Time: March 22, 2015 from 1:30pm to 3:30pm
Location: Queen Anne Park
Street: 1240 West Boulevard Los Angeles, CA 90019
City/Town: LOS ANGELES, CA 90019
Website or Map: https://www.facebook.com/grou…
Phone: PLEASE RSVP TO MIDCITY68@HOTMAIL.COM
Event Type: hands-on, disaster, preparedness, drill
Organized By: The Disaster Preparedness Group (DPG)
Latest Activity: Jan 16, 2016
Emergency Communications: Our Phones Are Out, Now What?
In a regional emergency such as an earthquake, our communications systems—cell phones, land lines, and Internet— likely will fail. If it's a big earthquake, communications and power could be out for 10 days or more. As we survey our homes and neighborhood for casualties and damage, how can we communicate with members of our neighborhood disaster response team?
FRS (Family Radio Service) radios, which are small, portable hand-held devices that function similar to walkie-talkies, work well for short range communication. Although they have limited range, as an addition to dispatching runners, skateboarders, and bicyclists with handwritten notes, hand-held two-way radios may help and are an important part of your family’s disaster preparedness kit. Anyone who uses a mobile phone can, with a little training and practice (and fresh batteries), become a good FRS radio communicator.
Your DPG is planning a training session to show you how to use your FRS radio and we’ll practice our skills in a simulated drill. We’ll walk through the neighborhood with our radios to test their range. We’ll discover where we have transmission problems and where our radios work the best so we can plan accordingly.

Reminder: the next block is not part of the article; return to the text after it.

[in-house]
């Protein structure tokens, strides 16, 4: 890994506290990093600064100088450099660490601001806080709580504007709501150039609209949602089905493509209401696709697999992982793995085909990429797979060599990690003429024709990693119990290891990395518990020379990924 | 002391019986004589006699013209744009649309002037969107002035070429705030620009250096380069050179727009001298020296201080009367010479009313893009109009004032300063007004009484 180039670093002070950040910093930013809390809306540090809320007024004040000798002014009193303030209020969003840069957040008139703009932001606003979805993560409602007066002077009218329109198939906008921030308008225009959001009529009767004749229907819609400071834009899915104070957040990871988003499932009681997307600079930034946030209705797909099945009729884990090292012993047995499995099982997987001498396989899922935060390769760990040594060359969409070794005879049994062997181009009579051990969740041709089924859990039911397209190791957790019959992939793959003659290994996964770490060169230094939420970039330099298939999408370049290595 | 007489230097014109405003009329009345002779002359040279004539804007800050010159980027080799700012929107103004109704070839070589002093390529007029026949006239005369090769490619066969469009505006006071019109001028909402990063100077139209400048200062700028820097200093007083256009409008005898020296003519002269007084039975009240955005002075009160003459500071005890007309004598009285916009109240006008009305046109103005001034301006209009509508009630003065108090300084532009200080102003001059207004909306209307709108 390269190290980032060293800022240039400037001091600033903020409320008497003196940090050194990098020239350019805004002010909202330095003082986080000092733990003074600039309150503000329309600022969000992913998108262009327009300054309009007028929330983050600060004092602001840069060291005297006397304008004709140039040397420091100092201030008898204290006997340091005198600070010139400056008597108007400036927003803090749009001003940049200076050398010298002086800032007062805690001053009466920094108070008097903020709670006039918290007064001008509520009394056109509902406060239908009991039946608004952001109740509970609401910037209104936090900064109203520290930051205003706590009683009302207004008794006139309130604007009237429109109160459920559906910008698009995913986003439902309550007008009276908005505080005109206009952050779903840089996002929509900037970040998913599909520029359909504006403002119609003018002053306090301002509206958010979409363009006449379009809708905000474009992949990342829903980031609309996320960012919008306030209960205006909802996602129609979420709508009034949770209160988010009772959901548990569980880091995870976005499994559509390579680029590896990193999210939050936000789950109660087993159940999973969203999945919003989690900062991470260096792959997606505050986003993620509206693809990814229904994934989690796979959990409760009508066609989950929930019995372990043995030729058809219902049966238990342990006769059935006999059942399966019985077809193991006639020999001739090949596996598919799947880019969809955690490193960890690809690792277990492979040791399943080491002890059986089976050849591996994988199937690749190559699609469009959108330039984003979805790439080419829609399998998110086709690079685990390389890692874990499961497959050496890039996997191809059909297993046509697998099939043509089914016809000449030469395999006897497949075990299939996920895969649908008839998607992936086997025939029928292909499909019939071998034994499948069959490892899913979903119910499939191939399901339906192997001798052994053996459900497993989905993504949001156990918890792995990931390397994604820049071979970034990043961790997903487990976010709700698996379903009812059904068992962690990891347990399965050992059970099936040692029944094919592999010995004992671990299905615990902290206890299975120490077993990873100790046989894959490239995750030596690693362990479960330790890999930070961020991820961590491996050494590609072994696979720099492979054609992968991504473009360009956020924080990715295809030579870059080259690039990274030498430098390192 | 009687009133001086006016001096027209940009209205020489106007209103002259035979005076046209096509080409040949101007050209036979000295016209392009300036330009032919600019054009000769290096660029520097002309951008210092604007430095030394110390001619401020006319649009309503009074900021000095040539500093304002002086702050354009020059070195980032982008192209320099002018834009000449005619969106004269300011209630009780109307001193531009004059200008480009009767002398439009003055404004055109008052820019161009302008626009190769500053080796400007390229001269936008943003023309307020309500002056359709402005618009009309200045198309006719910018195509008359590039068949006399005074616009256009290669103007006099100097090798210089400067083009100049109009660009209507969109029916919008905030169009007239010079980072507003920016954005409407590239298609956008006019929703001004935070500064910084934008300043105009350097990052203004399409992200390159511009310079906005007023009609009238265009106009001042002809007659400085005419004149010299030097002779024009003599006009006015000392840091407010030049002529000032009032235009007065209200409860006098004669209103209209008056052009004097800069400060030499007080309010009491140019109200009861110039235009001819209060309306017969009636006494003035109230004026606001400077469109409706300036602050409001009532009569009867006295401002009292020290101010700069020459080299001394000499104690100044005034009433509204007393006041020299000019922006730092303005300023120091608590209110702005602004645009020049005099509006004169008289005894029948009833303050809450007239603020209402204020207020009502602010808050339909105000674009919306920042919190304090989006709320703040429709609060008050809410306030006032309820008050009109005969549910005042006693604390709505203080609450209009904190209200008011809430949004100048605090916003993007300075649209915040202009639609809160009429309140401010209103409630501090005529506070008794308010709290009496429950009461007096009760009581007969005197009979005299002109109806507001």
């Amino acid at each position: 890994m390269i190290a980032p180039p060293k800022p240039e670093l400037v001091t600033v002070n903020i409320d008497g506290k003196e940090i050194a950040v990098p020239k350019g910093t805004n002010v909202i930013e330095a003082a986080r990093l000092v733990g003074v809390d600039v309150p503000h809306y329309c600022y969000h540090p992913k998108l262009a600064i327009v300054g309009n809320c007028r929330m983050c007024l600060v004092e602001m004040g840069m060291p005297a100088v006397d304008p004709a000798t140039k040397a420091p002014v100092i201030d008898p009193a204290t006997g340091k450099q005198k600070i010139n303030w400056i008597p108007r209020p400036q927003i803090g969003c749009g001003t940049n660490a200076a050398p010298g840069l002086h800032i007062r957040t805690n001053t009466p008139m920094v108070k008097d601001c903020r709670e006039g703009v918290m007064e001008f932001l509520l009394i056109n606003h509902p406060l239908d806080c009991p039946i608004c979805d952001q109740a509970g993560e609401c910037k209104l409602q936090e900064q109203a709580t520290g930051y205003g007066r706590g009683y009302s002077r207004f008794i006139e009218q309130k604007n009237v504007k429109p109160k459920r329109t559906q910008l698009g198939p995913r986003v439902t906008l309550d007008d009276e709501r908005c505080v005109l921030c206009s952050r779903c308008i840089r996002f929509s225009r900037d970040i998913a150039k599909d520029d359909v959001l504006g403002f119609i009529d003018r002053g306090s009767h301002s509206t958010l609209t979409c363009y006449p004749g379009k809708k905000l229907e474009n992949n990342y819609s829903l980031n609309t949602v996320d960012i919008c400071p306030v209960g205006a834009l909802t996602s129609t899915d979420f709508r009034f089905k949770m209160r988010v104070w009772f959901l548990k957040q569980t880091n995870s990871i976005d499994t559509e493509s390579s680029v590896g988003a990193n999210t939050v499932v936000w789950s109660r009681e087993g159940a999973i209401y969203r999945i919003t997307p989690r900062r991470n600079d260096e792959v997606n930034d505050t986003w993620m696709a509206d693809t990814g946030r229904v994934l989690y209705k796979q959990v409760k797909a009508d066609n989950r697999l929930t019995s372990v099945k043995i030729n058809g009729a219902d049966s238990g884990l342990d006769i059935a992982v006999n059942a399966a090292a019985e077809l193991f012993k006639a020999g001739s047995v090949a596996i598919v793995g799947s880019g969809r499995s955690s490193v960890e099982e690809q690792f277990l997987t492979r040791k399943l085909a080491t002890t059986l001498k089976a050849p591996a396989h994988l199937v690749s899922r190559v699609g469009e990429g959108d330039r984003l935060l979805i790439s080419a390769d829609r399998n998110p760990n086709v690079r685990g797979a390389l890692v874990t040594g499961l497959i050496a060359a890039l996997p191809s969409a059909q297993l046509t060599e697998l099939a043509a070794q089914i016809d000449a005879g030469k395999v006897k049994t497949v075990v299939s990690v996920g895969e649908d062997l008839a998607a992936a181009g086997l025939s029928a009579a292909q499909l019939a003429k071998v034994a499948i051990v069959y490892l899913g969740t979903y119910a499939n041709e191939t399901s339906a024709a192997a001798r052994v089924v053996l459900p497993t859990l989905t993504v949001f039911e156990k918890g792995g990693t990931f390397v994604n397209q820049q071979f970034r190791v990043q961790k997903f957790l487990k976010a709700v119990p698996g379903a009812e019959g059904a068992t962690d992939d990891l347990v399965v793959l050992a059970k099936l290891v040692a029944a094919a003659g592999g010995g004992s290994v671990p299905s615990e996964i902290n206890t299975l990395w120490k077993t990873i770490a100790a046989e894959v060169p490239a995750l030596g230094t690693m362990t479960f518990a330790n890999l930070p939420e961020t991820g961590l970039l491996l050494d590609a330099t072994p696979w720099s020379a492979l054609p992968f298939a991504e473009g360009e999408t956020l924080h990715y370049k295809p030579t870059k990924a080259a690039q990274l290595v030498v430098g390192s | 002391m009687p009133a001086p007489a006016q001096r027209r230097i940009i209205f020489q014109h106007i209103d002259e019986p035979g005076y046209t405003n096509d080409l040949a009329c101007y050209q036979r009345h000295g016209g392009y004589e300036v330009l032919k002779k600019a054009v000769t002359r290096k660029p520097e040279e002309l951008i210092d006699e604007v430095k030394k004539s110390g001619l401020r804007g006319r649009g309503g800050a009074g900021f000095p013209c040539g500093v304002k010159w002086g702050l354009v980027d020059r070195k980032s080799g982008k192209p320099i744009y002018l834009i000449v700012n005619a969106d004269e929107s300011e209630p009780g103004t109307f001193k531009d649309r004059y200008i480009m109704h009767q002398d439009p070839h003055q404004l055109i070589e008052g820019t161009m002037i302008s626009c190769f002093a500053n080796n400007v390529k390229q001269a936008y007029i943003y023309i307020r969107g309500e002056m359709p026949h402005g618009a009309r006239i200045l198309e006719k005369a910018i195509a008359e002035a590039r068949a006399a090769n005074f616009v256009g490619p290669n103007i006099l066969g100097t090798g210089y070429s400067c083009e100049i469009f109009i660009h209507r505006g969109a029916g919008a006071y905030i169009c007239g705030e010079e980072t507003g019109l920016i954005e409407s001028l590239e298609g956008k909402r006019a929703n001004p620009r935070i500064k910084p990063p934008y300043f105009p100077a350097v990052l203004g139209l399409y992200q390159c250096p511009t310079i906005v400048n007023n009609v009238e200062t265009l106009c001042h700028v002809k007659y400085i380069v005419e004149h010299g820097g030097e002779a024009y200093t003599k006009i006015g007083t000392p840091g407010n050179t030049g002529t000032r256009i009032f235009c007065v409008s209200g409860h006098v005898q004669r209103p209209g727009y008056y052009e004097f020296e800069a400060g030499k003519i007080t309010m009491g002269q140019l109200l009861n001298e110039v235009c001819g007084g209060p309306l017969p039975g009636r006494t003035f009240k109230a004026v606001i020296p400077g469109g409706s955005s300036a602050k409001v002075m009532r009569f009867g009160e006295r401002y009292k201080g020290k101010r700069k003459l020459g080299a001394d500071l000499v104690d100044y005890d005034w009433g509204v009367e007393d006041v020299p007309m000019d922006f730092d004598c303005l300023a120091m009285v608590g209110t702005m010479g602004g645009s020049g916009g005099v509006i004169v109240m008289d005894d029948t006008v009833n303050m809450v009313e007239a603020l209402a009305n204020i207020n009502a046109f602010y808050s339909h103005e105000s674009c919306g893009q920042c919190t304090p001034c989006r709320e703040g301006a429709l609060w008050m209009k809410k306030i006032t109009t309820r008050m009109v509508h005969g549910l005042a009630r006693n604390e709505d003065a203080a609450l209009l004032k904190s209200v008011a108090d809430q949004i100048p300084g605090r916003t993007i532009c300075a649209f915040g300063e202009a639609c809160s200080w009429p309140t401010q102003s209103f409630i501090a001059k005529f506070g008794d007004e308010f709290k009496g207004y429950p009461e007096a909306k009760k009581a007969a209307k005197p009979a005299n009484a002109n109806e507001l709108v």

Please purchase FRS radios and batteries for your family’s earthquake kit and bring them to our Emergency Communications Training:
Sunday, March 22, 2015, 1:30pm to 3:30pm
QUEEN ANNE PARK
1240 West Boulevard, Los Angeles, CA 90019
Host: Chin Thammasaengsri CERT/DPG Vice Chair Instructor: Susan Silver CERT/NEAR Network
Buying your FRS radio
You can buy hand-held radios at most hardware and sporting goods stores, disaster suppliers, and general merchandise stores, as well as online. Both Motorola and Midland have a selection of moderately-priced models, as do several other brands.
NOTE: FRS radio operators don’t require a license but users of similar, more powerful, GMRS two-way radios must have an FCC (Federal Communications Commission)-issued license. Be aware of the distinction when you buy your radios. Some devices are marketed as "FRS/GMRS" or "dual-service devices" but, if you operate such a radio exclusively under FRS rules, you don’t need a license.
PLEASE RSVP TO MIDCITY68@HOTMAIL.COM
Want more info on the Disaster Preparedness Group (DPG)? Contact Debra at: email@example.com